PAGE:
The first thing that I want to do is answer the above question and clear that up…
There is no one, single CMS that is best for all businesses and in all circumstances!
The subject is highly subjective and must consider many things. If you’ve been told that this or that or the other CMS is “The Best” for all sites and for all things, this statement is as likely to be based on the personal preferences as anything else. It could be because that it’s what the person’s comfortable with, or because this is the popular belief at the moment, or many other reasons that have nothing to do with objective reasoning. The simple idea that there is a one size fits all solution to anything is simply wrong.
That being said, our choice of CMS for building Web sites here at Site-Seeker is WordPress. While we will work with other content management systems and work to maintain and improve sites built using them if we can, if we build a site we will build it in WordPress.
Why do we use WordPress?
Several years ago, we would build a site in whatever was handy at the time, or seemed to make sense, or even because someone else told us it was “The Best.” Basically the flavor of the month, someone heard it was really great and decided that’s what we’d use on the next site. We had sites built in many different content management systems that needed to be maintained.
The problem with this was that since we spread ourselves so thin and never really took the time to learn one system before moving on to the next, we really didn’t know very much about what any of them could really do. It was decided that we should choose one CMS and master it; become experts in using it. The next step was deciding what CMS to use.
We looked at a dozen or so different content management systems in our search looking at the following aspects of each:
- Ease of use
- SEO friendliness
- Ease of development and customization
Ease of Use
When we looked at the ease of using a particular CMS, this was not our own use. We looked at the skill level of our average client and what they wanted or needed in a CMS. We looked at how intuitive the admin interface was and how difficult it would be to learn and remember how to use it. We also looked at how the admin interface could be modified and if these modification would make it more or less difficult to use.
Another important thing that needed to be considered was how much of the site could be maintained by the CMS. The reason to use a CMS is to make all of the content of the site manageable and using a CMS is pointless if the client must go back to a developer to get simple changes made like adding a link to a menu or changing the text in the footer.
There were a whole host of things that needed to be looked at as far as support is concerned that includes:
- How many hosting companies support sites built on the platform, is it difficult to set up and were there any restrictions?
- How hard would it be for the client to find someone else to work on their site should they want to?
- How large of a community does the CMS have? Could questions get answers easily and quickly?
It’s great to have clients and we don’t want any of them to leave, but it does happen. One of the last things that I want to do is to tie the client down. If for some reason the client should want to leave, then it should be as easy as possible.
Also, if support is easy to find, should we need to find additional developers for those times when we have more work than we can really handle, having a large community and pool of developers to choose from is an important thing to consider.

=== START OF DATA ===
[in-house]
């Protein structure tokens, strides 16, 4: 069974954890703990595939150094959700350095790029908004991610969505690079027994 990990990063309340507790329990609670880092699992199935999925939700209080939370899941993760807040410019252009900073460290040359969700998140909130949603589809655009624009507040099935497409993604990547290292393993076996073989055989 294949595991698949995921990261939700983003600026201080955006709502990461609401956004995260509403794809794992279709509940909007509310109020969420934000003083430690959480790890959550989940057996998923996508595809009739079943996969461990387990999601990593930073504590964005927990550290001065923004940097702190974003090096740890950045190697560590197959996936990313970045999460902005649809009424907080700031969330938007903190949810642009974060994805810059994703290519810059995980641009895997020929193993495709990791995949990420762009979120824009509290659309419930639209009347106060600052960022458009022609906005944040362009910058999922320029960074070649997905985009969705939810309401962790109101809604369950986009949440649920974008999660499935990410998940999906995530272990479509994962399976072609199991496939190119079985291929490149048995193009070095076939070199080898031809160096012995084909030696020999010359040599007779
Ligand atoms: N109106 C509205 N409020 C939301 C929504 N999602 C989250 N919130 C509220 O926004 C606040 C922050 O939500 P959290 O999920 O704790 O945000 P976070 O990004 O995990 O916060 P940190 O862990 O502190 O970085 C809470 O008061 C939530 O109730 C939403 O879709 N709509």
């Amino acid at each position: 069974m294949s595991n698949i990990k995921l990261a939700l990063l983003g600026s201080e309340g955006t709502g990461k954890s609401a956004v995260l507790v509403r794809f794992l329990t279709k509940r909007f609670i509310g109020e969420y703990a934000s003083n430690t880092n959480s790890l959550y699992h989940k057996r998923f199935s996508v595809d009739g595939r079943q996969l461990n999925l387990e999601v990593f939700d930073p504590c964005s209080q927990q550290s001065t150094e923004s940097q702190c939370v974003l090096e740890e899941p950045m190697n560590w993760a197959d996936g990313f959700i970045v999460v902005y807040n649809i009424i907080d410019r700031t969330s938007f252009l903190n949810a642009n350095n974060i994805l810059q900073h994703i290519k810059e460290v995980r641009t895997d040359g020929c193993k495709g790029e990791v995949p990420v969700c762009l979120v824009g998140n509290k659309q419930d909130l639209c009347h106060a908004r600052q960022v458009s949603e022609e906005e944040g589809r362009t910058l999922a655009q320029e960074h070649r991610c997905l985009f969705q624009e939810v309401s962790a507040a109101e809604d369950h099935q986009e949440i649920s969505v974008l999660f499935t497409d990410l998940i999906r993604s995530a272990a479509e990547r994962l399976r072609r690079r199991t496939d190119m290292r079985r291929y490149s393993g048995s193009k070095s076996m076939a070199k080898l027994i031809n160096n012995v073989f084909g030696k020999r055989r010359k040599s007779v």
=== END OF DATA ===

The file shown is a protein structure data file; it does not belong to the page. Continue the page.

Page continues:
Looking at the features that were available we needed to consider the number, quality and variety. Were there plenty of choices. What king of plugins or extensions are available. How well are they supported. We were not just looking at the features of the core application, but far beyond that as well.
Being friendly toward SEO means a lot more that “Can I add titles and descriptions to pages?” Unfortunately, this is the extent of what most developers consider SEO. I’ve spent several years learning what goes into and building SEO friendly websites. It was important not only to look at what was currently needed but also how easily and quickly it could be adapted. The one thing that I can count on when it comes to SEO is that in six months, I’m going to be doing things differently than I do them today.
Ease of Development and Customization
The last thing on the list was how easy is the CMS to develop with and modify as needed. Can sites be built relatively quickly? Can the CMS and a site be modified easily when needed, for added customization. How complex was the code of the CMS to learn.
If you look at the above list of things that we looked at, you may notice that four of the five areas are focused on the client and the client’s needs – not ours. These factors were given more weight than my personal preference which would have centered mostly on ease of development and would have included some SEO considerations too. Maybe some day I’ll tell you what I really thought about the choice we made at the time.
When we were done looking at everything, the CMS that had the best overall choice given our criteria was WordPress. It is what we believe to be the best choice for most of our clients. Not based on our opinion, or beliefs, or what anyone told us was the best choice, but based on the facts that were collected. This is why we build all sites with WordPress now. We of course can manage sites that were built in other systems, but when building new sites from the start, we develop in a WordPress system.
This may not be the best choice for your business, and you only have our word to go on. The only way for you to know is to decide what is most important to you and go out and get the answers, weigh the facts, and then make a decision about those facts that best meets your needs. But we’ll be here to help answer questions.